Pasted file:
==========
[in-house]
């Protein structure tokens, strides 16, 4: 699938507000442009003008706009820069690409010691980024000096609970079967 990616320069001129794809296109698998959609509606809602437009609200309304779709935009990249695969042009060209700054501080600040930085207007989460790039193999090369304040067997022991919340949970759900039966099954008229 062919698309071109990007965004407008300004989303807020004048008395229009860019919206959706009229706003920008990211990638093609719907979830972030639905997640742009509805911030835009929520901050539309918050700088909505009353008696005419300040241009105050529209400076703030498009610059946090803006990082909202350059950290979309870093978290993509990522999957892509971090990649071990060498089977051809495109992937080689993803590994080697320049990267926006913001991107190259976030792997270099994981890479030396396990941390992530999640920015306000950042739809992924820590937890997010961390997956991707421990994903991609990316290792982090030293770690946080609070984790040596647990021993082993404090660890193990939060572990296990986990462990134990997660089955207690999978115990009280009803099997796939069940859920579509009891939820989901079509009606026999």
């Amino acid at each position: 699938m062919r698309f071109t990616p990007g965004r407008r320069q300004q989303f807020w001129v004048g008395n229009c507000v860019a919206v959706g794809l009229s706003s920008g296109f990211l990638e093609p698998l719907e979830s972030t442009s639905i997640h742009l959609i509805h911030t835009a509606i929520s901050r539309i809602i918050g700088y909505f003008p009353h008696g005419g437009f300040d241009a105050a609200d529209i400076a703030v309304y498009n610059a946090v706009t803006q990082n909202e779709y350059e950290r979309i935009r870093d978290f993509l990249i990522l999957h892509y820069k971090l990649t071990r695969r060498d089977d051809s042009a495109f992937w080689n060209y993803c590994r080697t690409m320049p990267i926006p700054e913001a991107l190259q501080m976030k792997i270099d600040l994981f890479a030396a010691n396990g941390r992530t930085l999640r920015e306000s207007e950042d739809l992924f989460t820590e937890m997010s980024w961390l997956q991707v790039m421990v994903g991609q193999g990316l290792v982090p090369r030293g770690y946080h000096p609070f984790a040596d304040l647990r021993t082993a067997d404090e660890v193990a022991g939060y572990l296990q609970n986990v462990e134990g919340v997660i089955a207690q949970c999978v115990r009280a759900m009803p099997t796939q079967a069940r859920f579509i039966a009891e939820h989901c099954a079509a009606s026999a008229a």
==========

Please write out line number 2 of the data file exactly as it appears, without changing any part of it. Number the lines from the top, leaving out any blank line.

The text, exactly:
């Protein structure tokens, strides 16, 4: 699938507000442009003008706009820069690409010691980024000096609970079967 990616320069001129794809296109698998959609509606809602437009609200309304779709935009990249695969042009060209700054501080600040930085207007989460790039193999090369304040067997022991919340949970759900039966099954008229 062919698309071109990007965004407008300004989303807020004048008395229009860019919206959706009229706003920008990211990638093609719907979830972030639905997640742009509805911030835009929520901050539309918050700088909505009353008696005419300040241009105050529209400076703030498009610059946090803006990082909202350059950290979309870093978290993509990522999957892509971090990649071990060498089977051809495109992937080689993803590994080697320049990267926006913001991107190259976030792997270099994981890479030396396990941390992530999640920015306000950042739809992924820590937890997010961390997956991707421990994903991609990316290792982090030293770690946080609070984790040596647990021993082993404090660890193990939060572990296990986990462990134990997660089955207690999978115990009280009803099997796939069940859920579509009891939820989901079509009606026999």